Babette's Feast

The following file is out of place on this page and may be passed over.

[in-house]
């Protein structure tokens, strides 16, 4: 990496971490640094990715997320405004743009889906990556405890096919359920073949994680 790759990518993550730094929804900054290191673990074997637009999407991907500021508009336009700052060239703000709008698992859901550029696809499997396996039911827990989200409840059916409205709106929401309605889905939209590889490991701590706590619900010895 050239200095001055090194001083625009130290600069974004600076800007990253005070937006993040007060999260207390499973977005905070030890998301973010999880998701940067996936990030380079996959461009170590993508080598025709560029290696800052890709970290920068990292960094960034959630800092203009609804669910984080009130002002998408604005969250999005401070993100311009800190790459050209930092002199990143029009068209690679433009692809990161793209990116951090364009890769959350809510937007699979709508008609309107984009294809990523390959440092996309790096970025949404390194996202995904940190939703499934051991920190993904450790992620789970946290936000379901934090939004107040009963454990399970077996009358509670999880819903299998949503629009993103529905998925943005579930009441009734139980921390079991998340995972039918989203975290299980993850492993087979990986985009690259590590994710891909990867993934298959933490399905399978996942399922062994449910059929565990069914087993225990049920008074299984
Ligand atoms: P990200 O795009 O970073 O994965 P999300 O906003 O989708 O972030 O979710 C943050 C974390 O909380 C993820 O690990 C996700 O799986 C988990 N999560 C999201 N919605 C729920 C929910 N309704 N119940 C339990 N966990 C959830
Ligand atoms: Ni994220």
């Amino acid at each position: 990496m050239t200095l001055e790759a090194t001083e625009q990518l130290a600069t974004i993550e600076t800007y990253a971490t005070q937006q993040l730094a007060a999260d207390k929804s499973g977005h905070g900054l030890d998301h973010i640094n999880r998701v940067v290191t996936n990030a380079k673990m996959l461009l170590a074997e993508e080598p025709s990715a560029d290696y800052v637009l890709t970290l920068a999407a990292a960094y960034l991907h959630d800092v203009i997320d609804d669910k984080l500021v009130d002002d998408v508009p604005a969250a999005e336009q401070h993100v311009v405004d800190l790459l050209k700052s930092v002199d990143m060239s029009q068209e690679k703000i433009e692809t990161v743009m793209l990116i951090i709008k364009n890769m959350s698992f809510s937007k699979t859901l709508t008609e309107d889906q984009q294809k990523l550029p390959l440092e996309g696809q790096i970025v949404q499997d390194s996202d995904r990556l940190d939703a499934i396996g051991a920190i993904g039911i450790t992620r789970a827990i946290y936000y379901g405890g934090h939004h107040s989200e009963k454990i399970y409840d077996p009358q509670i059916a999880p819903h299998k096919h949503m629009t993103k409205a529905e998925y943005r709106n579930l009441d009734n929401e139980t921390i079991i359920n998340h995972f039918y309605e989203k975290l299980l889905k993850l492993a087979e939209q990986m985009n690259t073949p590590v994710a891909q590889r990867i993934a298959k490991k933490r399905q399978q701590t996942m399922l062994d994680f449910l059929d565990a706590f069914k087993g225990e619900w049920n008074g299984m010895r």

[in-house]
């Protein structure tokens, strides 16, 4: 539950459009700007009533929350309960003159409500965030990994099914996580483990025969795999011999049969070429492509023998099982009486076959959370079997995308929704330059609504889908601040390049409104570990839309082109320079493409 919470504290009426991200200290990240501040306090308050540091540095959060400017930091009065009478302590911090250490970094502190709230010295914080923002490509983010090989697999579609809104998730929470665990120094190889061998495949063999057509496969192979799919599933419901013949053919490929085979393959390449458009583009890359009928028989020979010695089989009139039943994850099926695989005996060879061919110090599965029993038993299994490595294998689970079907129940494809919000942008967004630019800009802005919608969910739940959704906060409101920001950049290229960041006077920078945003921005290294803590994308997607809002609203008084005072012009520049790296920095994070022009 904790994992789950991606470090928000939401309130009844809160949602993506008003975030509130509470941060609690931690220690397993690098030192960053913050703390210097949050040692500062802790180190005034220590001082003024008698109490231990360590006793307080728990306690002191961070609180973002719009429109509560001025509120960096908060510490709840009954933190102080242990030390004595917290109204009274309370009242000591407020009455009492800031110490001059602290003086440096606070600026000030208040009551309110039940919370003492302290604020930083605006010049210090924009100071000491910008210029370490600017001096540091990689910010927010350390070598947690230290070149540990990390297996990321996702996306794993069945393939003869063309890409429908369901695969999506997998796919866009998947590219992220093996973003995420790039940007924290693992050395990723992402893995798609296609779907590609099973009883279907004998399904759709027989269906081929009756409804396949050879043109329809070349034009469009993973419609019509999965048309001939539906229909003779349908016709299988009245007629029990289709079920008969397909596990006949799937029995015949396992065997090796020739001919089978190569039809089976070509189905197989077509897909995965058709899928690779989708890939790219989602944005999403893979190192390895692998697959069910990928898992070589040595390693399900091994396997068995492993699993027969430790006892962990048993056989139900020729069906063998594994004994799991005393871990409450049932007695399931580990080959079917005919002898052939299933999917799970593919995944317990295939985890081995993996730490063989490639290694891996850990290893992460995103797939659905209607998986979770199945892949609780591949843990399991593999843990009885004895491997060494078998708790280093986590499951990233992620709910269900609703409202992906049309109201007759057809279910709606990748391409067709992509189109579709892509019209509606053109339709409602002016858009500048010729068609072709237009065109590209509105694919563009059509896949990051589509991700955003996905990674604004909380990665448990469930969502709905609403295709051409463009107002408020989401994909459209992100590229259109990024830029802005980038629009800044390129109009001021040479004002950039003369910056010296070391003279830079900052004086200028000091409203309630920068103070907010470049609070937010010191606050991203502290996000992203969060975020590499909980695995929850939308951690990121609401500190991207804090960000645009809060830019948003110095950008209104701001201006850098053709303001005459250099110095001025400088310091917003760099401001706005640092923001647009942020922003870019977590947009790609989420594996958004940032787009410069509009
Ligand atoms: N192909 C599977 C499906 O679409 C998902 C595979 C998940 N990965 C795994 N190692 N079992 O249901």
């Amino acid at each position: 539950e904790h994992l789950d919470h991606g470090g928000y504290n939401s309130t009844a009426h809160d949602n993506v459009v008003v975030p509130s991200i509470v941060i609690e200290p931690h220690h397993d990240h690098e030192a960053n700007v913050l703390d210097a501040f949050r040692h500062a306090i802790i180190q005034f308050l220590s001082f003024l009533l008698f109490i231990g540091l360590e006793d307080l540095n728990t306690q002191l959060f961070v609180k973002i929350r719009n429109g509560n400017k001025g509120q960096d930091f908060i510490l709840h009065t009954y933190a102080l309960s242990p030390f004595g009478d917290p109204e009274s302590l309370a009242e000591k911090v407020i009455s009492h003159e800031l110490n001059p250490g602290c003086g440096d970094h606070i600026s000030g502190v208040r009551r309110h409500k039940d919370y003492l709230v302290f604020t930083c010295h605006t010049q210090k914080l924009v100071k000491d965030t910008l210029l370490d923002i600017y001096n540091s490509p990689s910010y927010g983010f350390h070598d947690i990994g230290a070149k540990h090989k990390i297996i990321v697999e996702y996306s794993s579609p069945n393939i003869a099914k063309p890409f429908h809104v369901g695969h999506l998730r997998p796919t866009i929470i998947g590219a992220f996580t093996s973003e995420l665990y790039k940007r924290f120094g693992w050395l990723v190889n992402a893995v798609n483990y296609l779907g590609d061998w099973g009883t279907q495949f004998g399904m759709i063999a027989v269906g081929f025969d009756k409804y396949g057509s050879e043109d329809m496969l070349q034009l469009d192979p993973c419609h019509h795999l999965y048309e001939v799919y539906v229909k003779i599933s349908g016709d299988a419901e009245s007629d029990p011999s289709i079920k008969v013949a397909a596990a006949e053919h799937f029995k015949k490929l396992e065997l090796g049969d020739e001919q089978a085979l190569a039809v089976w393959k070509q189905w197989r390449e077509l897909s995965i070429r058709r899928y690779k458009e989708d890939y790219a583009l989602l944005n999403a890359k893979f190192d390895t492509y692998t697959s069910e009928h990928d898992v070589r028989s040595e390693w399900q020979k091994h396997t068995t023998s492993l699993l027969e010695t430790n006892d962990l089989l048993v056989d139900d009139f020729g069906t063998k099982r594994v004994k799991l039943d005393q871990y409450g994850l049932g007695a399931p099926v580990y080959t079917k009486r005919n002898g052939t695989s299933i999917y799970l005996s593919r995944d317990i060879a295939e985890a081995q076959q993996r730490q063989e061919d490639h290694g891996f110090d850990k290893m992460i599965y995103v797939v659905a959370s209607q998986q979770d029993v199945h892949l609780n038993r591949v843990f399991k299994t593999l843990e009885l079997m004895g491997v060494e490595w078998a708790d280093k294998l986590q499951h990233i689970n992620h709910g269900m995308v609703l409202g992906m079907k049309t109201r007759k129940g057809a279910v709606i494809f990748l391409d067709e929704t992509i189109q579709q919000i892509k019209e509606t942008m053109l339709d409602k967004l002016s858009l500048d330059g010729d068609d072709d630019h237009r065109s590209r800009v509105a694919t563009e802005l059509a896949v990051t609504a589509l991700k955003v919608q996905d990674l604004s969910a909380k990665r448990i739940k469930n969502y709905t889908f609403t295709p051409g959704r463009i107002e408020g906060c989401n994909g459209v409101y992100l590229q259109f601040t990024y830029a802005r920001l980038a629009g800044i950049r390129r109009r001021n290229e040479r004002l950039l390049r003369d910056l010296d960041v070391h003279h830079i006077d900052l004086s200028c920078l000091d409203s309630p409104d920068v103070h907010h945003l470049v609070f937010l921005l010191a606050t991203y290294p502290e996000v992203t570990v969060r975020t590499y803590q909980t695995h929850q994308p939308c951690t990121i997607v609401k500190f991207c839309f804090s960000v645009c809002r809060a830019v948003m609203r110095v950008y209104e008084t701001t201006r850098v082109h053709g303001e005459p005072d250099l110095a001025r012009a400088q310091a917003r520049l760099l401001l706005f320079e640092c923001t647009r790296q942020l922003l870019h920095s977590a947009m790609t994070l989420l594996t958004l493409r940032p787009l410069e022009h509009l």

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Pinera, Vera Lorenza Angelica M. Pinera Nov. 22, 2013 COM 115.5 Film Seminar: European Film A Reflection on Babette’s Feast I grew up watching the ever glorious Hollywood films and also Filipino movies which are almost always based on some American storyline. Despite their differences in terms of genres and storylines, several commonalities can be observed in such films – problems are always resolved, background music and special effects are always a must, and of course unrealistic, highly predictable plots. This maybe so, but still people like me line up to satisfy the hunger for a spectacle, giving wild imagination its bound. My high regard for American films may have been the reason for my limited interest for other foreign produced films including those from the European Cinema. Not that I haven’t seen one, it’s just that I always thought those kinds of films were too serious, too quiet, and simply put, too boring. However, having enrolled to a European Film class, I knew I had to change my outlook and forget my perceptions and prejudices against the European Cinema. True to this, the first film we have seen in class – Babette’s Feast – gave me a different view on European Cinema and surprisingly so, I did not have to force myself to appreciate the film. Unlike the movies I am so used to watching, Babette’s feast engages my intellect in trying to interpret the different use of each symbolism, as well as in making sense of the almost poetic dialogues spoken by the characters. The use of the characters to portray contrasting yet complementing virtues and ideas is key to understanding the core message of the film. On one hand, there are the two sisters and the small congregation who give excessive importance to purity and strong spirituality, and on the other hand, there is the general who seems to measure his worth through worldly matters and
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